Growing grapes at home

By Joan Allen - UConn Home & Garden Education Center
Featured Article - posted Wed., Apr. 25, 2012
Contributed
- Contributed Photo

Have you ever thought you would like to try growing grapes at home, but felt like it might be too difficult? With a little preparation, grapes can be successfully grown in the home garden on a trellis or an arbor. There are many varieties suitable for Connecticut, including both wine and table grapes. Mature vines (more than four or five years old) can produce 20 pounds or more of fruit per vine each season. Planting early, mid-season and late-ripening varieties can extend the harvest season to several weeks. Vines grown and trained on an arbor provide beauty and shade, in addition to fruit. Growing grapes successfully requires good site preparation, selection of winter-hardy cultivars, annual pruning and fertilization, and management of diseases and insect pests.

Grapes do well on a site with full sun, well-drained soil and good air flow. The best time to plant is early spring, as soon as the ground can be worked. Have the support system, whether it is a trellis or an arbor, in place prior to planting. A simple trellis is economical and versatile. Place sturdy wooden posts 24 feet apart and string galvanized wire between them at heights of 3 and 6 feet above the ground. Place vines 8 feet apart on a trellis or 4 feet apart for an arbor. At planting time, prune off broken or dead branches and roots. Prune off all but one vigorous cane from the top growth. Prepare a hole large enough to spread out the roots and place the plants at the same planting depth as in the nursery, usually 2-3” above root level. Do not fertilize at planting time. Keep an area 18-24” around each vine free of weeds by hoeing or using plastic or organic mulch. If the cane does not reach the lowest wire or support, tie it to a stake for the first season.

Fertilize your new grape vines one to three weeks after planting with 4 oz. 10-10-10 fertilizer per vine applied 6-12” from the trunk. Water if conditions are dry. In the second season, apply 1 lb. 10-10-10 fertilizer, and in subsequent years apply 1-1.5 lbs. Applications may be split between just before bud break and four weeks later. For wine grapes, decrease fertilizer to 3 oz. the first year and 0.5 lbs. in subsequent years. Maintain a pH of 5.0 – 5.5 for table grapes and 5.8 – 6.5 for wine grapes. Soil testing is recommended prior to planting and every two or three years for lime and fertilizer applications.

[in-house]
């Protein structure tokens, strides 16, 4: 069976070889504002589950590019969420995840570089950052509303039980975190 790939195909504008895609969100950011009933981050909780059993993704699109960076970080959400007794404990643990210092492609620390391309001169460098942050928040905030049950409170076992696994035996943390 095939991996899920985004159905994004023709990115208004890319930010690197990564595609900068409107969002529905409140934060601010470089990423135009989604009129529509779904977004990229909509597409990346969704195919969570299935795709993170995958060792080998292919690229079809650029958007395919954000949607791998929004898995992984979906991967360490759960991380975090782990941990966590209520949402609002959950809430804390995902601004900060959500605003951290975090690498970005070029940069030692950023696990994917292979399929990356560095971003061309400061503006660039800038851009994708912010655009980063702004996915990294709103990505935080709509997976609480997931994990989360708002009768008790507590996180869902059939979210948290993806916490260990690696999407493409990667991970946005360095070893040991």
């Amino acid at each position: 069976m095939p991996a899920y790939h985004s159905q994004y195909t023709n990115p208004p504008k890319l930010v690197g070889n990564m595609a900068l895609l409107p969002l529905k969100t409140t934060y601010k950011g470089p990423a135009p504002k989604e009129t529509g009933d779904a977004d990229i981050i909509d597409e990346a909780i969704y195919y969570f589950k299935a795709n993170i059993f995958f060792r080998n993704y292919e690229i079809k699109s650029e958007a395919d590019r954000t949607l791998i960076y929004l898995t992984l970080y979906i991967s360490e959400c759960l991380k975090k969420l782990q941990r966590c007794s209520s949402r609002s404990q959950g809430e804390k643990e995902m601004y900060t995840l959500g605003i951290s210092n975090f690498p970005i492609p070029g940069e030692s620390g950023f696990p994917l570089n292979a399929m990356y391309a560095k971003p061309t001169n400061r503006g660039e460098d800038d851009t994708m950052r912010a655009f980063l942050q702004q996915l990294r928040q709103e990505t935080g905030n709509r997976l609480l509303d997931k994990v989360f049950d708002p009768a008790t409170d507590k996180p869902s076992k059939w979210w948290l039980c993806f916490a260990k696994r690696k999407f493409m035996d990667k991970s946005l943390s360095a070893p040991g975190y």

Annual dormant season pruning is important for maintaining vine size and form and for optimizing vegetative growth and fruit production. Pruning also improves air flow around the leaves, which aids in disease prevention. A popular pruning system for the home garden is the four-arm Kniffen system, shown in the illustration. It consists of a single main trunk with four side branches, extending out from the trunk along the wires. Late in the dormant season (March) of the second year, tie the cane to the top (6-foot) trellis wire and prune it off just above the wire. If the cane does not yet reach the top wire, treat it as a first year cane. Remove all growth except for four to six buds near each wire. As shoots develop, remove any flower clusters that form. In early spring of the third year, before growth begins, select four canes for each of the two wires (total of eight). Tie one cane to each wire in each direction (four canes). Allow these to bear fruit up to the sixth bud along the arm. Cut the other four canes back to a stub bearing two buds. When pruning mature vines, remove the fruiting canes from the previous year. Tie one of the two canes that grew from the stub to the wire and cut after the 10th bud. Cut the remaining cane to two buds for next year’s stub and arm.

To train vines to an arbor, the trunk is allowed to grow longer to provide shade. Short, permanent arms are trained so the foliage will cover the arbor. For best results, do an annual renewal pruning.

The best grapes for Connecticut are at least moderately winter-hardy. American cultivars (Vitis lambrusca) and French hybrid types (crosses between V. lambrusca and V. vinifera) are recommended. European (Vitis vinifera) grapes are generally less winter-hardy. Cultivars can be selected based on grape color, size, flavor, end use, ripening time and vine disease resistance. Some popular table grape varieties include Concord, Lakemont, Reliance, Interlaken, Canadice and Himrod. Wine grape cultivars suggested for Connecticut are Cayuga white, Niagara, Baco noir, and Marechal Foch. A good source for more information on cultivar selection is the fact sheet “Grape Varieties for Connecticut” available online at www.ct.gov/caes (CT Agricultural Experiment Station). Search for fact sheets and select the fruit option.

There are important diseases and insect pests of grapes that need to be managed to produce healthy fruit. The most common diseases are black rot, downy mildew, powdery mildew and botrytis bunch mold or gray rot. Insect pests include grape berry moth, grape cane girdler, grape flea beetle, Japanese beetles, and grape phylloxera. Controls include culture, sanitation, resistance and chemical sprays. A general spray guide is available at the website mentioned above. Cultural methods improve plant vigor and include proper fertilizing, pruning and care practices that minimize stress. Sanitation involves removal of affected or dead plant material by pruning and removing plant litter on the ground.

For more information on growing and caring for grapes or other home and garden topics, contact the UConn Home & Garden Education Center toll free at 877-486-6271 or by e-mail at ladybug@uconn.edu.


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